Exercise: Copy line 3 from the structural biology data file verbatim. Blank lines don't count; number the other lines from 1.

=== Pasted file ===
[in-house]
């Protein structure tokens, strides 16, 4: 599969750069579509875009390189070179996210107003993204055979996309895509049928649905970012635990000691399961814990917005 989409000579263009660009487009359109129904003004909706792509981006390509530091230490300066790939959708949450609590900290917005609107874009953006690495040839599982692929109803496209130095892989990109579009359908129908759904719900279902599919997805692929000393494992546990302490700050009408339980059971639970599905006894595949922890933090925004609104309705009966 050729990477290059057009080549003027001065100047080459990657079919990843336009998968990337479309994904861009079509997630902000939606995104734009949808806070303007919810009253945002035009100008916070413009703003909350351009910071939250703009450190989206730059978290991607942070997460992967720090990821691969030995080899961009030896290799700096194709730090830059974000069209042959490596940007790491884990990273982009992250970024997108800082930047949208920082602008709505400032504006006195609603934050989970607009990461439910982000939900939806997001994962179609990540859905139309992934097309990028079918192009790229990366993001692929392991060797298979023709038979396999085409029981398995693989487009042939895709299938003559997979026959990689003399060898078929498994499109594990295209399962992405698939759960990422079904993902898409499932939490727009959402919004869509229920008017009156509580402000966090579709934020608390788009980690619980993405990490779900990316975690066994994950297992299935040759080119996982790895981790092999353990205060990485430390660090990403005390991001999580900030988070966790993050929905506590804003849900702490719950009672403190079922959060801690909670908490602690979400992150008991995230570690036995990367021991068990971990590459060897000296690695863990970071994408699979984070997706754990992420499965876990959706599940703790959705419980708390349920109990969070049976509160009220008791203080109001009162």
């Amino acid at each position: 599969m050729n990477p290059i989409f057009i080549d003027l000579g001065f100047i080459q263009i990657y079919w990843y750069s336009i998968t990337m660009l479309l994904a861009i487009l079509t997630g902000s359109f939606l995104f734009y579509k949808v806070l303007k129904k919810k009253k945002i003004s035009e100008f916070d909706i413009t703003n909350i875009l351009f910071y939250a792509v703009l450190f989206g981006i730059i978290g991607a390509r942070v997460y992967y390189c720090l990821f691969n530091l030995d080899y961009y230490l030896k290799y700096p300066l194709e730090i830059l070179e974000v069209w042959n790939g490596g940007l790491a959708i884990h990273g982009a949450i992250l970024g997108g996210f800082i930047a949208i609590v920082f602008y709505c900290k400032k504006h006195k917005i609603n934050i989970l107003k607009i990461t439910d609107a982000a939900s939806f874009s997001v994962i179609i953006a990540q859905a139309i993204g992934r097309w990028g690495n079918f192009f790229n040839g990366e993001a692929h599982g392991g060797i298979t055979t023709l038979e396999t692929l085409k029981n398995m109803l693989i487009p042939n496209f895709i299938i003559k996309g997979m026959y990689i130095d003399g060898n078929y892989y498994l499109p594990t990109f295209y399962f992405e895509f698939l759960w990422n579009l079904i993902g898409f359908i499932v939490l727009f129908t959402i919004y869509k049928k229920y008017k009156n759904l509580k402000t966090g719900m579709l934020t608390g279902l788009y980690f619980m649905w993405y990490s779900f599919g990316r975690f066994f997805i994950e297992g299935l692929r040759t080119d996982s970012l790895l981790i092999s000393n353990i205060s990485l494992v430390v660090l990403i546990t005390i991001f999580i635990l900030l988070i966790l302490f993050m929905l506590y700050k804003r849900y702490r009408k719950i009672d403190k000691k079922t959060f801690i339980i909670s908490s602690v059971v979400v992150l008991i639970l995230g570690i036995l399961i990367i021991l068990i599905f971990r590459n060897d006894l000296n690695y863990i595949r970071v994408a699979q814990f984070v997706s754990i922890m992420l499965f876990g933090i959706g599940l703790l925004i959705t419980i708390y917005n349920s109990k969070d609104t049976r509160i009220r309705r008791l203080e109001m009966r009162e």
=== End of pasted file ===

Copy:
């Amino acid at each position: 599969m050729n990477p290059i989409f057009i080549d003027l000579g001065f100047i080459q263009i990657y079919w990843y750069s336009i998968t990337m660009l479309l994904a861009i487009l079509t997630g902000s359109f939606l995104f734009y579509k949808v806070l303007k129904k919810k009253k945002i003004s035009e100008f916070d909706i413009t703003n909350i875009l351009f910071y939250a792509v703009l450190f989206g981006i730059i978290g991607a390509r942070v997460y992967y390189c720090l990821f691969n530091l030995d080899y961009y230490l030896k290799y700096p300066l194709e730090i830059l070179e974000v069209w042959n790939g490596g940007l790491a959708i884990h990273g982009a949450i992250l970024g997108g996210f800082i930047a949208i609590v920082f602008y709505c900290k400032k504006h006195k917005i609603n934050i989970l107003k607009i990461t439910d609107a982000a939900s939806f874009s997001v994962i179609i953006a990540q859905a139309i993204g992934r097309w990028g690495n079918f192009f790229n040839g990366e993001a692929h599982g392991g060797i298979t055979t023709l038979e396999t692929l085409k029981n398995m109803l693989i487009p042939n496209f895709i299938i003559k996309g997979m026959y990689i130095d003399g060898n078929y892989y498994l499109p594990t990109f295209y399962f992405e895509f698939l759960w990422n579009l079904i993902g898409f359908i499932v939490l727009f129908t959402i919004y869509k049928k229920y008017k009156n759904l509580k402000t966090g719900m579709l934020t608390g279902l788009y980690f619980m649905w993405y990490s779900f599919g990316r975690f066994f997805i994950e297992g299935l692929r040759t080119d996982s970012l790895l981790i092999s000393n353990i205060s990485l494992v430390v660090l990403i546990t005390i991001f999580i635990l900030l988070i966790l302490f993050m929905l506590y700050k804003r849900y702490r009408k719950i009672d403190k000691k079922t959060f801690i339980i909670s908490s602690v059971v979400v992150l008991i639970l995230g570690i036995l399961i990367i021991l068990i599905f971990r590459n060897d006894l000296n690695y863990i595949r970071v994408a699979q814990f984070v997706s754990i922890m992420l499965f876990g933090i959706g599940l703790l925004i959705t419980i708390y917005n349920s109990k969070d609104t049976r509160i009220r309705r008791l203080e109001m009966r009162e």